The following article features in Issue One of the ST BREAST magazine.
Alexandra Stewart had forged a professional career as an orthoptist and was studying forensic science at university when she was diagnosed with breast cancer – just nine weeks before her wedding. She endured a double mastectomy, surgery, chemotherapy and early menopause. The side effects of her treatment were horrendous.
She clearly remembers the nausea and metallic taste in her mouth, as well as the mouth ulcers and malnutrition. She also remembers the “jelly and custard” hospital food she was served because she could not keep anything else down and the weight loss she suffered because she was so depleted.
It was only when her treatment was all over and she’d come out the other side of breast cancer that she found her new purpose – an online food business for cancer patients called “Kee-moh Snacks”, featuring recipes she designed and trialled herself with the help of nutritionists.
This business also spawned her first book, ‘Festive Fare’, which is a collection of Christmas-inspired recipes tailored to people undergoing cancer treatment. Now a second publication, ‘Jelly is Not Food’ has just been launched.
From here, Alyx dreams of Kee-moh Snacks becoming a global enterprise, informing hospitals around the world that cancer patients need foods that are nourishing, palatable and delicious.
This is her story.
“In my early thirties, I found a tiny speck of a lump in my right breast and I mentioned it to a doctor who told me it was probably just hormonal. But 18 months later, it felt like the lump had suddenly grown exponentially overnight and it had become painful. I went to my regular GP and the rest, as they say, is history. It was such a whirlwind. The following week I was into surgery. This was exactly a week after diagnosis. I had a single mastectomy initially and then I had the other breast off a year later because there were signs of pre-cancer in my other breast. Because of my age, the surgeons said to get it done.
The side-effects of chemotherapy were brutal and took an inordinate toll on my body. The biggest issue was nutrition and actually being able to get food in (and stay in). Side-effects had made it so difficult to eat that I had developed disease-related malnutrition. It’s very common in the cancer world but not widely dealt with. My entire diet for months (when I could eat) consisted of lamb, garlic, the freshest white bread with the crusts removed and strawberry jam. I was so malnourished that I lost about 10 kilograms. For the duration of chemotherapy, I was also on other hormone-suppressing medication which put me into early menopause. I had hideous hot flushes. At the peak, I was having a hot flush every minute and a half. That was the most distressing thing. I had to sleep on towels on the bed because I was soaked through.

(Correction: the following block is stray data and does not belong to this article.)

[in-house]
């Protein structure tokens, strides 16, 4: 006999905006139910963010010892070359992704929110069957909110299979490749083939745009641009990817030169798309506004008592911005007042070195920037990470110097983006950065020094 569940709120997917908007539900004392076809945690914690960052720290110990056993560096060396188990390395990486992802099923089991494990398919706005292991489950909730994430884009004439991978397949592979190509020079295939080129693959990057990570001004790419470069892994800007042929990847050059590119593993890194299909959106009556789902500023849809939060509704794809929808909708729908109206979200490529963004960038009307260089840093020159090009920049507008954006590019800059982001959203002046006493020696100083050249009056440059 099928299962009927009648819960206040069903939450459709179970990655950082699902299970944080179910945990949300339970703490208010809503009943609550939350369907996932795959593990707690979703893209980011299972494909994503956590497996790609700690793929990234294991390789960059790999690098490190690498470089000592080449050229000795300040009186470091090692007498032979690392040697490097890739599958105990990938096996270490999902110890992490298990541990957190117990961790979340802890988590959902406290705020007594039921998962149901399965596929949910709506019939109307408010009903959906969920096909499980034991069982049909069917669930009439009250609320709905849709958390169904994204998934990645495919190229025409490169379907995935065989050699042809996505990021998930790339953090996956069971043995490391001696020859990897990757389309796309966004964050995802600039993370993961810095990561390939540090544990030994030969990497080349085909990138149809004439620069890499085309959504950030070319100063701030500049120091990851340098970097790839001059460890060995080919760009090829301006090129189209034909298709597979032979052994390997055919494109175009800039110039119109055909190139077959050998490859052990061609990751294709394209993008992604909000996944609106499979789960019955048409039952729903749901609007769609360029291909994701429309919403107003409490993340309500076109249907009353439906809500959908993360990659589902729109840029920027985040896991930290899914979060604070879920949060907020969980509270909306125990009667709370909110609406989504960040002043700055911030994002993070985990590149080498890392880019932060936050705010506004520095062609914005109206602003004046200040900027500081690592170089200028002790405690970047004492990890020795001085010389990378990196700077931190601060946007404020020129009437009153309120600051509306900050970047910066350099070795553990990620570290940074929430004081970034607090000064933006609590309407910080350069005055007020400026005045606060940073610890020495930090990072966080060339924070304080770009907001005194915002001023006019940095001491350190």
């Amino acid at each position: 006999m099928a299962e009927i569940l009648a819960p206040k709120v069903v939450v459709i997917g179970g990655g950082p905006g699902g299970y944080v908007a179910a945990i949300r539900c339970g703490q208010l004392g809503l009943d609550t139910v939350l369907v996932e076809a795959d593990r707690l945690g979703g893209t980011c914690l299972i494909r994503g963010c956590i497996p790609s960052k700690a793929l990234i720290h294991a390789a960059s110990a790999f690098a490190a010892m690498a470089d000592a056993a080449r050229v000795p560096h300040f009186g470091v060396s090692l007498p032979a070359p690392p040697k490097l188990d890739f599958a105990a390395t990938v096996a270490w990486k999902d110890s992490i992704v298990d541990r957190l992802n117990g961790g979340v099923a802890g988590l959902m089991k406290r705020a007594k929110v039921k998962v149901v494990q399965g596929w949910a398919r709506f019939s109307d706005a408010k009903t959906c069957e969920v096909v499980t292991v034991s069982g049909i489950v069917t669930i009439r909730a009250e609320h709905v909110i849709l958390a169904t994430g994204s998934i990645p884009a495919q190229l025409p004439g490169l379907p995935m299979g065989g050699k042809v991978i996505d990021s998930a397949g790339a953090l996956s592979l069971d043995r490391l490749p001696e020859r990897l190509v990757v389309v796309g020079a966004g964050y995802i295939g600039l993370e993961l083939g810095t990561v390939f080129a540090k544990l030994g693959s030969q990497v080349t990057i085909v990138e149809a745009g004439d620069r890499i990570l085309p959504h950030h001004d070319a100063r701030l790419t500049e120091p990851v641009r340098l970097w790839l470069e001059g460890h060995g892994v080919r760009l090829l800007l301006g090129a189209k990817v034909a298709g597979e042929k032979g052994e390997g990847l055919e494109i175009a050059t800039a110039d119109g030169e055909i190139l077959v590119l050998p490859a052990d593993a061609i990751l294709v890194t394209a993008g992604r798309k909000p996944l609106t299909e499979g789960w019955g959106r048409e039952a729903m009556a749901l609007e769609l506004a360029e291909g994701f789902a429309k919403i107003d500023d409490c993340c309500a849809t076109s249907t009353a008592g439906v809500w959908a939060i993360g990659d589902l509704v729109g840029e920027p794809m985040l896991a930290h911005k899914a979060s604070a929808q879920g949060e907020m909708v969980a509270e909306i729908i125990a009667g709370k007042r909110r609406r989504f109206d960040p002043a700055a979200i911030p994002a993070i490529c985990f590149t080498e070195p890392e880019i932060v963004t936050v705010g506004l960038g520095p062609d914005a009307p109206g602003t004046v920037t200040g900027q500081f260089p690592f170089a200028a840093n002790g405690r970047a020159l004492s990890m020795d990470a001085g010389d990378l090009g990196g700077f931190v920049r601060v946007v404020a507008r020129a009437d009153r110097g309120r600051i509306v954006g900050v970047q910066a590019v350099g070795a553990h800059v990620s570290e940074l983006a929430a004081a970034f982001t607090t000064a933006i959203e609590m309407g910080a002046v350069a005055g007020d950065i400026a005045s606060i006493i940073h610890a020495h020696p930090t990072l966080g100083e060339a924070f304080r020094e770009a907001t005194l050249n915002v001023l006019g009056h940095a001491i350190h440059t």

Egg freezing was provided as an option to me early on, but we opted against it because we wanted to do everything in the shortest possible time that we could. My cancer was so hormone-positive that a pregnancy would have tipped me over the edge. I would have been putting more hormones into my body to feed that cancer.
I had not found anybody I wanted to have kids with until I met James, so it was a whole new area for me anyway. I thought he was good breeding stock! It’s more these days that I think about not having children. Sometimes I wonder which one of my nieces and my nephews I will be able to rely on and if I will be lonely when I am older. I find that not having the opportunity to have children plays more on my mind now.
I went back to work too soon after my chemotherapy, way too soon. It was only couple of weeks after finishing chemotherapy. It was a ridiculous move in hindsight, but I just wanted to be out of the house. Cancer can really be a lonely and isolating experience. I lost a lot of friends because I think they don’t know what to say; it scares them. Nobody wants to hear the truth; they want everything to be rosy for them and for you.
A few years ago, I realised I had to find my new purpose. Cancer had changed me. I had learnt so much from my cancer experience and I realised there was something else I needed to be doing. I started listening to people with different ears. I had always enjoyed cooking, but I have found I am really good at improvising and making up recipes! I realised I wanted to give people the tools they needed to prepare nutritious and comforting food while going through cancer. That was really how Kee-moh Snacks began and the cookbooks are an extension of that.
It’s 13 years now since my experience and I am doing well. I am fit and healthy but the fear of cancer returning is always there. I call it the ‘black shadow’ and it comes in waves. I don’t know how I get out of it; I just need to let it run its course. I think it is becoming more prevalent now because I realise I have so much more to do. For me, it is about leaving a legacy and what if I don’t get the time to do that?
If I was diagnosed with secondaries tomorrow, I think I would be in a heap. I want the time to do what I need to do.
For now, I am exactly where I am meant to be. I have never had a real feeling of purpose until now. I will never be grateful for having had cancer, but I am grateful for what it has given me.”
For more on Kee-moh Snacks or to order a cookbook, please go to https://kee-mohsnacks.com.au/